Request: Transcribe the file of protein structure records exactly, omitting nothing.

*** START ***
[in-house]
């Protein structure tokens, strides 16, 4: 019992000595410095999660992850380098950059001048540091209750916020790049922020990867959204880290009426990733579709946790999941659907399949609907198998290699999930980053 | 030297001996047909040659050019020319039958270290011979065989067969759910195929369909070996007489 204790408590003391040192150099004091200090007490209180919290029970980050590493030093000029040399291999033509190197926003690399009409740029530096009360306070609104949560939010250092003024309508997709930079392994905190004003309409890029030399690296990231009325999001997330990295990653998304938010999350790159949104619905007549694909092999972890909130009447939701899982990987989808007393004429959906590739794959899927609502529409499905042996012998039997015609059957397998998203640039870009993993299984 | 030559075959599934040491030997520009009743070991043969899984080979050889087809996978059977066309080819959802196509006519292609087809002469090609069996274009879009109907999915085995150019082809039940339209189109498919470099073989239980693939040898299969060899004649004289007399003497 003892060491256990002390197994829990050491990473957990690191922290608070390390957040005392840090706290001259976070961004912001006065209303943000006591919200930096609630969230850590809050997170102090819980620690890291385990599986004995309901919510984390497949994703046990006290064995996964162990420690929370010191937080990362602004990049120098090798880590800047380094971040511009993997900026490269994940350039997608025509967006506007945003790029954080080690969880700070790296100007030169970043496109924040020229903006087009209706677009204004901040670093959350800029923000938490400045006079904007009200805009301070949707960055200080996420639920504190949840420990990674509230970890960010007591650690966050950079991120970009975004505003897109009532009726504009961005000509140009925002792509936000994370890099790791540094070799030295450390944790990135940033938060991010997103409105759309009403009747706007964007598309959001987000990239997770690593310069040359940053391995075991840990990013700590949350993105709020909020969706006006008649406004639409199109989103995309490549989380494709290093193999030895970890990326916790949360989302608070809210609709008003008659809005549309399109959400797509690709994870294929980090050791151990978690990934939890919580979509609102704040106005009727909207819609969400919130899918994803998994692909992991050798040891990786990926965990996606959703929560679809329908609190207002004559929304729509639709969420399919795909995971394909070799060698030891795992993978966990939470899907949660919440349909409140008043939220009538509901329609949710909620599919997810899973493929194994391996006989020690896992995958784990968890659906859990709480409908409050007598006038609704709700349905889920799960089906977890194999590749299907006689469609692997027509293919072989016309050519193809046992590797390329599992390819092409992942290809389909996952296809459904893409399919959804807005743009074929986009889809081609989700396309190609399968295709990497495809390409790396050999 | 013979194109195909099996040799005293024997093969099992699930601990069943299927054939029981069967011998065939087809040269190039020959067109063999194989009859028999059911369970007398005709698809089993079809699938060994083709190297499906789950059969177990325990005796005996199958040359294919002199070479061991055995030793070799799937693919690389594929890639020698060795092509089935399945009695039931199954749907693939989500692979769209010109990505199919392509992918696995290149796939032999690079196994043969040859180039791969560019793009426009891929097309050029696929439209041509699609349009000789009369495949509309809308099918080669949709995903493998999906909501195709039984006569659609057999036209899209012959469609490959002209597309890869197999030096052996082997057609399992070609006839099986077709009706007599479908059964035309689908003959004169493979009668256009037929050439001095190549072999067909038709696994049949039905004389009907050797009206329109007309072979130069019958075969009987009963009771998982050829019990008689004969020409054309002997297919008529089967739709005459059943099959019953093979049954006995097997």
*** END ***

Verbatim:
[in-house]
């Protein structure tokens, strides 16, 4: 019992000595410095999660992850380098950059001048540091209750916020790049922020990867959204880290009426990733579709946790999941659907399949609907198998290699999930980053 | 030297001996047909040659050019020319039958270290011979065989067969759910195929369909070996007489 204790408590003391040192150099004091200090007490209180919290029970980050590493030093000029040399291999033509190197926003690399009409740029530096009360306070609104949560939010250092003024309508997709930079392994905190004003309409890029030399690296990231009325999001997330990295990653998304938010999350790159949104619905007549694909092999972890909130009447939701899982990987989808007393004429959906590739794959899927609502529409499905042996012998039997015609059957397998998203640039870009993993299984 | 030559075959599934040491030997520009009743070991043969899984080979050889087809996978059977066309080819959802196509006519292609087809002469090609069996274009879009109907999915085995150019082809039940339209189109498919470099073989239980693939040898299969060899004649004289007399003497 003892060491256990002390197994829990050491990473957990690191922290608070390390957040005392840090706290001259976070961004912001006065209303943000006591919200930096609630969230850590809050997170102090819980620690890291385990599986004995309901919510984390497949994703046990006290064995996964162990420690929370010191937080990362602004990049120098090798880590800047380094971040511009993997900026490269994940350039997608025509967006506007945003790029954080080690969880700070790296100007030169970043496109924040020229903006087009209706677009204004901040670093959350800029923000938490400045006079904007009200805009301070949707960055200080996420639920504190949840420990990674509230970890960010007591650690966050950079991120970009975004505003897109009532009726504009961005000509140009925002792509936000994370890099790791540094070799030295450390944790990135940033938060991010997103409105759309009403009747706007964007598309959001987000990239997770690593310069040359940053391995075991840990990013700590949350993105709020909020969706006006008649406004639409199109989103995309490549989380494709290093193999030895970890990326916790949360989302608070809210609709008003008659809005549309399109959400797509690709994870294929980090050791151990978690990934939890919580979509609102704040106005009727909207819609969400919130899918994803998994692909992991050798040891990786990926965990996606959703929560679809329908609190207002004559929304729509639709969420399919795909995971394909070799060698030891795992993978966990939470899907949660919440349909409140008043939220009538509901329609949710909620599919997810899973493929194994391996006989020690896992995958784990968890659906859990709480409908409050007598006038609704709700349905889920799960089906977890194999590749299907006689469609692997027509293919072989016309050519193809046992590797390329599992390819092409992942290809389909996952296809459904893409399919959804807005743009074929986009889809081609989700396309190609399968295709990497495809390409790396050999 | 013979194109195909099996040799005293024997093969099992699930601990069943299927054939029981069967011998065939087809040269190039020959067109063999194989009859028999059911369970007398005709698809089993079809699938060994083709190297499906789950059969177990325990005796005996199958040359294919002199070479061991055995030793070799799937693919690389594929890639020698060795092509089935399945009695039931199954749907693939989500692979769209010109990505199919392509992918696995290149796939032999690079196994043969040859180039791969560019793009426009891929097309050029696929439209041509699609349009000789009369495949509309809308099918080669949709995903493998999906909501195709039984006569659609057999036209899209012959469609490959002209597309890869197999030096052996082997057609399992070609006839099986077709009706007599479908059964035309689908003959004169493979009668256009037929050439001095190549072999067909038709696994049949039905004389009907050797009206329109007309072979130069019958075969009987009963009771998982050829019990008689004969020409054309002997297919008529089967739709005459059943099959019953093979049954006995097997």